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Rigoberta Menchu-Tum is a tireless and courageous voice for the rights of indigenous people—and for us all. Even the devastation of her own family by government forces did not deter Menchu-Tum from organising an effective resistance. Her 1983 biography was an international sensation, and in 1992 she won the Nobel Peace Prize. Events that celebrate human dignity and perseverance invite Menchu-Tum to deliver unforgettable keynote addresses.
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Born into poverty and repression, human rights speaker Rigoberta Menchu-Tum leads a continuing effort to secure indigenous rights. A riveting public speaker, Rigoberta Menchu-Tum delivers her message of courage, dignity and also perseverance to audiences around the world.
As a child, Rigoberta Menchu-Tum picked coffee beans with her family on plantations across Guatemala. Members of the Quiche branch of the Mayan culture, the Menchu-Tums were subject to harassment both from plantation owners and from government officials. Menchu-Tum’s parents refused to accept their fate, as did Rigoberta.
As a teenager, Menchu-Tum was active in the women’s rights movement, and also joined social-reform efforts sponsored by the Catholic Church. After her father was imprisoned and tortured on suspicion of guerrilla activities, he joined the Committee of the Peasant Union. The CUC, as it was commonly known, was Guatemala’s most effective indigenous resistance organization, and Rigoberta soon joined as well.
Within two years, her father and brother were each killed by government security forces. Her mother was arrested and tortured soon thereafter, and died as a result. Menchu-Tum redoubled her efforts with the CUC, learning a range of Mayan languages along with Spanish to facilitate her activism. After leading strikes and demonstrations in the early 1980s, she joined the radical 31st of January Popular Front.
Her tragic family history spurred Menchu-Tum to flee Guatemala in 1981, after she rose to prominence as a resistance leader. From Mexico, she organized an international movement to secure indigenous peasants’ rights. After co-founding the United Representation of the Guatemalan Opposition, she wrote the international blockbuster I, Rigoberta Menchu. In effect, the book cast a global spotlight on indigenous rights, and on the crisis in Guatemala.
In 1992, Menchu-Tum became the first indigenous recipient of the Nobel Peace Prize, and at the time the youngest as well. UNESCO named her a Goodwill Ambassador in the same year. Additionally, Spain awarded her the 1998 Prince of Asturias Prize, and Mexico named her to the Order of the Aztec Eagle.
Menchu-Tum has risked her life several times by returning to Guatemala. However, she continues to advocate for human rights, economic and political equality, and resilience against climate change.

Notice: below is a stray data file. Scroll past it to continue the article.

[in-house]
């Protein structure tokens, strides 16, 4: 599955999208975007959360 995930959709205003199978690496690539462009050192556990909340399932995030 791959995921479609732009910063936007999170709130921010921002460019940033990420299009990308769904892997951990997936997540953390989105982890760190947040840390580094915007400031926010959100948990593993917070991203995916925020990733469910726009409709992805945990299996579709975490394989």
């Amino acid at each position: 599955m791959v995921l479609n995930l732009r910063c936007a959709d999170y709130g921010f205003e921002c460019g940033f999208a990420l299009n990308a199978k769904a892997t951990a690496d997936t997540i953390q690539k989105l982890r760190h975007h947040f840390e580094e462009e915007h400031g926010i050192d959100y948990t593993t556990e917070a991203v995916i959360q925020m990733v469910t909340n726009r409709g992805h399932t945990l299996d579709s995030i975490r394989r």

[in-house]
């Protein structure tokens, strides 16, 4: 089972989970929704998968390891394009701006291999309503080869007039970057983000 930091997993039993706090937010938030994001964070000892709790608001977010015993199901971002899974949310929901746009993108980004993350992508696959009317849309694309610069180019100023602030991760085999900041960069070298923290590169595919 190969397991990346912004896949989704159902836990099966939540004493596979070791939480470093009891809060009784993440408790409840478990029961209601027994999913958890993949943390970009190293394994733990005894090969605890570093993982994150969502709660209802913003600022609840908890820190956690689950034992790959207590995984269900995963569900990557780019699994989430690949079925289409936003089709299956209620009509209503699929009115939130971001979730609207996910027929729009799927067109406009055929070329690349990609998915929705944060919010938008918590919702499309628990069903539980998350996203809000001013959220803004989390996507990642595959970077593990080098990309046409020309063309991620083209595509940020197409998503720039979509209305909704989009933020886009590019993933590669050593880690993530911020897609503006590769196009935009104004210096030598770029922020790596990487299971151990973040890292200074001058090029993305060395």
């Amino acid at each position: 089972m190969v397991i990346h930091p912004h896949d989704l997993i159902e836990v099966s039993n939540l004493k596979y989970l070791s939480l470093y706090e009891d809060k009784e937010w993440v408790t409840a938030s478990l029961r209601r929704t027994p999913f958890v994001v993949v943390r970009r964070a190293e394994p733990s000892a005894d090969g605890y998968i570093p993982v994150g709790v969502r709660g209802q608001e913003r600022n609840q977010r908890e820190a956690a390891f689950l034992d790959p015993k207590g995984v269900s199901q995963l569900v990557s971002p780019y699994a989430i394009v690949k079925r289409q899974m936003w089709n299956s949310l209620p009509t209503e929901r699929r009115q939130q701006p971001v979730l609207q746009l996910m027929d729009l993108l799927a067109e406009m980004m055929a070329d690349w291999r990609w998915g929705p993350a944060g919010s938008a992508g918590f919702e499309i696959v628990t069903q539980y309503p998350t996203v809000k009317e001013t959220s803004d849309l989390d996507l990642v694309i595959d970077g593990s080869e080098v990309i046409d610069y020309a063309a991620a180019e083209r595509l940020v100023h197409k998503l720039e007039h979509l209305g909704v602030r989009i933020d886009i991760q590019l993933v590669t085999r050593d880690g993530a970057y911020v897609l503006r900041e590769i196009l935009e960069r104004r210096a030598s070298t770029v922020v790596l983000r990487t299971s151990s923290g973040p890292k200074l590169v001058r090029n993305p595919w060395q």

Even today, where the media seems to tell us everything and nothing is left unknown, human rights continue to be violated in much of the world. Now imagine what was happening more than 30 years ago and the atrocities and human rights violations that were done without being stopped by anyone.
In this keynote speech, the youngest winner at the time of the Nobel Peace Prize, Rigoberta Menchú-Tum will speak about her experiences defending the rights of the indigenous tribes of Guatemala. It will also teach us about the importance of the fight for human rights, the search for justice that all those who have been mistreated deserve and the persecution of those who have violated the human rights of others and who have gone unpunished must face.
Rigoberta Menchú-Tum, known worldwide for being the winner of the 1992 Nobel Peace Prize and who actively participated in the signing of peace agreements between the Guatemalan National Revolutionary Unit and the Government of Guatemala, will deliver this crucial speech about peace and its vital importance.
In this keynote speech, audiences will learn the impact of implementing a culture of peace has on a society, how it can greatly help the improvement in the development of a country and how it can change the mentality of its citizens and future generations. With several examples and motivational stories, the speaker Rigoberta Menchú will allow us to understand the real value of a culture of peace.
Of indigenous descent, specifically from the K'iche tribe, Rigoberta Menchú-Tum is one of the people who has most defended the human rights of indigenous people around the world. Proof of this is the Nobel Peace Prize she received in 1992 or being named Goodwill Ambassador by the UN and UNESCO.
In this conference, Rigoberta will introduce attendees to the identity and values of indigenous populations, so often neglected, demonstrating all the values and teachings that they can bring to the world. Rigoberta will talk about the importance of defending their rights and will encourage the audience to help them in their defense since many times their voices are not heard enough.
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